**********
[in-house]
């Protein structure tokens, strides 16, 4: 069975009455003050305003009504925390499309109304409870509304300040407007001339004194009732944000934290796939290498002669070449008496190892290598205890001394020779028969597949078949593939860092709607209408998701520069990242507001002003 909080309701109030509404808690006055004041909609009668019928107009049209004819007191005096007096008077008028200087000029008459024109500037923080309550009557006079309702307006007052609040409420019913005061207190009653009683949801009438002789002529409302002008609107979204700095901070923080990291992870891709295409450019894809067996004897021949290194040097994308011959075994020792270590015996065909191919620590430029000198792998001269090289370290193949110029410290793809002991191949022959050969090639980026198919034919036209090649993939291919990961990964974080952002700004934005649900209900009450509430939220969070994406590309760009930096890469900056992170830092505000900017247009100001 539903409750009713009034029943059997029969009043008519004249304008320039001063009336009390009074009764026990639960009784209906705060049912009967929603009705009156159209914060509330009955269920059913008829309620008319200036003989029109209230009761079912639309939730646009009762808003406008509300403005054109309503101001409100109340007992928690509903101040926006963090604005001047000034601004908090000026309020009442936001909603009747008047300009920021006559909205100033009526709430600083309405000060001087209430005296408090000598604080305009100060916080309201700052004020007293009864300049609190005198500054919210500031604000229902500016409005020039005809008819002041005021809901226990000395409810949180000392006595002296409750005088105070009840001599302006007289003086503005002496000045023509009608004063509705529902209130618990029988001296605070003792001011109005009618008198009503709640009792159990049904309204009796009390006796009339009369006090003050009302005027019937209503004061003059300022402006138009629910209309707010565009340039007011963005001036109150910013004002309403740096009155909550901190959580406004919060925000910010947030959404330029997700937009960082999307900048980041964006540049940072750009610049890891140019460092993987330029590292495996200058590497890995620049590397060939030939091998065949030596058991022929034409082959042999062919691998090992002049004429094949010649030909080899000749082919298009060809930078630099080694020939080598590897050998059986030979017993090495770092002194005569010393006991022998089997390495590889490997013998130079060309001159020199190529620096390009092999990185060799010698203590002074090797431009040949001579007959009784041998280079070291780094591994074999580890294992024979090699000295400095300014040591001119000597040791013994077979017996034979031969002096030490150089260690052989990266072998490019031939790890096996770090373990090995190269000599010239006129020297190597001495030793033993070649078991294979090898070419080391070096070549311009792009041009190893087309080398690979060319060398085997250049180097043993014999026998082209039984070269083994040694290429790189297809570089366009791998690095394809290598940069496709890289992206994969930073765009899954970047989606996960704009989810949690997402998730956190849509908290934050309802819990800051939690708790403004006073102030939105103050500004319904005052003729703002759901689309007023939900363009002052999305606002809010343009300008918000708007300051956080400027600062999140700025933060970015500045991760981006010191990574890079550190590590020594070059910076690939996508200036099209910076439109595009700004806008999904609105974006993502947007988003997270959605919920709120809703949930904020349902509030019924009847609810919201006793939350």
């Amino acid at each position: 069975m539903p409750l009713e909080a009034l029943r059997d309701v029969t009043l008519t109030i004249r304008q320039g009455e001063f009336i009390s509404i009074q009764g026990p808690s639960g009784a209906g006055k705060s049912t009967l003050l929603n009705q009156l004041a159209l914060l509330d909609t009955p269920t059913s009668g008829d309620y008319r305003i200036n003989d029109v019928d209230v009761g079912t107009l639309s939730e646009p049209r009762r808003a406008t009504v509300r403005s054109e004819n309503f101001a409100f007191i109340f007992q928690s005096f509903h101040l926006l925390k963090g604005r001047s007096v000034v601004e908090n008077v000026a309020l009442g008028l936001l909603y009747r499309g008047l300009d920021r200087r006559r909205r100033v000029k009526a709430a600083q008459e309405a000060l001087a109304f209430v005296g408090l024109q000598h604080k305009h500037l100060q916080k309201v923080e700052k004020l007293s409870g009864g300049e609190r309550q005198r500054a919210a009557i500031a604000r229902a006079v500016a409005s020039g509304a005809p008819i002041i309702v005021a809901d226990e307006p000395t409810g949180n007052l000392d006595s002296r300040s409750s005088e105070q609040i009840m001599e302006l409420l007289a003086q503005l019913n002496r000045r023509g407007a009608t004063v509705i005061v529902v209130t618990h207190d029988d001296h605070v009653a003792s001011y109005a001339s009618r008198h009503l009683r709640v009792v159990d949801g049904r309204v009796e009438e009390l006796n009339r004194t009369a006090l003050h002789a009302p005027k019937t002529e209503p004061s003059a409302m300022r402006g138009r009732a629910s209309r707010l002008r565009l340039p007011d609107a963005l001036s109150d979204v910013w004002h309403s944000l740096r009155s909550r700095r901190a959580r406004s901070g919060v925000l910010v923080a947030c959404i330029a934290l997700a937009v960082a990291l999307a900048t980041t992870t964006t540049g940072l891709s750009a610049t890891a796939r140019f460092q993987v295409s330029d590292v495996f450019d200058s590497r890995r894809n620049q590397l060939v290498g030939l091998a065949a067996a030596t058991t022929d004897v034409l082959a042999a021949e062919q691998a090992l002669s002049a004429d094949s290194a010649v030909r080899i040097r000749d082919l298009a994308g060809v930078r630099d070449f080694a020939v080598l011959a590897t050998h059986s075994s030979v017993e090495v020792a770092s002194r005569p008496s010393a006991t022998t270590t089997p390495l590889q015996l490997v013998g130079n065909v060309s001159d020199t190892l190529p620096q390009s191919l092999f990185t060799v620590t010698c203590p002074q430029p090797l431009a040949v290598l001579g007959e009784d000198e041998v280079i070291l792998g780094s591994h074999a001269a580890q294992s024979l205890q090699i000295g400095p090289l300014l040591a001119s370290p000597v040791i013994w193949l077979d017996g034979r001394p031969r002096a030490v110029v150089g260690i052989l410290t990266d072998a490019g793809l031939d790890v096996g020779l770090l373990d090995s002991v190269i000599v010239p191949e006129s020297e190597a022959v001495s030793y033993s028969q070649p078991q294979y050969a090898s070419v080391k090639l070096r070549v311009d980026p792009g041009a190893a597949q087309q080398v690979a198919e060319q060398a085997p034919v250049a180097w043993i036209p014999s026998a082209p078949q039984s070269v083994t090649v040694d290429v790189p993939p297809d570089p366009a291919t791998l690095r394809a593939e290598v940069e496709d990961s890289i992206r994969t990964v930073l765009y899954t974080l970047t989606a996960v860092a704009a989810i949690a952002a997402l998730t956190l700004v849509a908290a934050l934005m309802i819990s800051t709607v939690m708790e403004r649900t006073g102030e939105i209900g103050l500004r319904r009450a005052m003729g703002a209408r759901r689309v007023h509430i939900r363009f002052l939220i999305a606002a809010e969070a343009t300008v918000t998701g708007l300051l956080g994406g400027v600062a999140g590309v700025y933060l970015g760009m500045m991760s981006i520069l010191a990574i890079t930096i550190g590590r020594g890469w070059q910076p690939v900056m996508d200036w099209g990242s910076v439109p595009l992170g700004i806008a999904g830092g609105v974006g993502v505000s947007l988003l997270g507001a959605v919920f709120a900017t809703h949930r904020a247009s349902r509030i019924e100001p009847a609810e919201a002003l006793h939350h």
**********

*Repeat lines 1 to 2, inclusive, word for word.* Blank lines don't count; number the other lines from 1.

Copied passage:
[in-house]
């Protein structure tokens, strides 16, 4: 069975009455003050305003009504925390499309109304409870509304300040407007001339004194009732944000934290796939290498002669070449008496190892290598205890001394020779028969597949078949593939860092709607209408998701520069990242507001002003 909080309701109030509404808690006055004041909609009668019928107009049209004819007191005096007096008077008028200087000029008459024109500037923080309550009557006079309702307006007052609040409420019913005061207190009653009683949801009438002789002529409302002008609107979204700095901070923080990291992870891709295409450019894809067996004897021949290194040097994308011959075994020792270590015996065909191919620590430029000198792998001269090289370290193949110029410290793809002991191949022959050969090639980026198919034919036209090649993939291919990961990964974080952002700004934005649900209900009450509430939220969070994406590309760009930096890469900056992170830092505000900017247009100001 539903409750009713009034029943059997029969009043008519004249304008320039001063009336009390009074009764026990639960009784209906705060049912009967929603009705009156159209914060509330009955269920059913008829309620008319200036003989029109209230009761079912639309939730646009009762808003406008509300403005054109309503101001409100109340007992928690509903101040926006963090604005001047000034601004908090000026309020009442936001909603009747008047300009920021006559909205100033009526709430600083309405000060001087209430005296408090000598604080305009100060916080309201700052004020007293009864300049609190005198500054919210500031604000229902500016409005020039005809008819002041005021809901226990000395409810949180000392006595002296409750005088105070009840001599302006007289003086503005002496000045023509009608004063509705529902209130618990029988001296605070003792001011109005009618008198009503709640009792159990049904309204009796009390006796009339009369006090003050009302005027019937209503004061003059300022402006138009629910209309707010565009340039007011963005001036109150910013004002309403740096009155909550901190959580406004919060925000910010947030959404330029997700937009960082999307900048980041964006540049940072750009610049890891140019460092993987330029590292495996200058590497890995620049590397060939030939091998065949030596058991022929034409082959042999062919691998090992002049004429094949010649030909080899000749082919298009060809930078630099080694020939080598590897050998059986030979017993090495770092002194005569010393006991022998089997390495590889490997013998130079060309001159020199190529620096390009092999990185060799010698203590002074090797431009040949001579007959009784041998280079070291780094591994074999580890294992024979090699000295400095300014040591001119000597040791013994077979017996034979031969002096030490150089260690052989990266072998490019031939790890096996770090373990090995190269000599010239006129020297190597001495030793033993070649078991294979090898070419080391070096070549311009792009041009190893087309080398690979060319060398085997250049180097043993014999026998082209039984070269083994040694290429790189297809570089366009791998690095394809290598940069496709890289992206994969930073765009899954970047989606996960704009989810949690997402998730956190849509908290934050309802819990800051939690708790403004006073102030939105103050500004319904005052003729703002759901689309007023939900363009002052999305606002809010343009300008918000708007300051956080400027600062999140700025933060970015500045991760981006010191990574890079550190590590020594070059910076690939996508200036099209910076439109595009700004806008999904609105974006993502947007988003997270959605919920709120809703949930904020349902509030019924009847609810919201006793939350």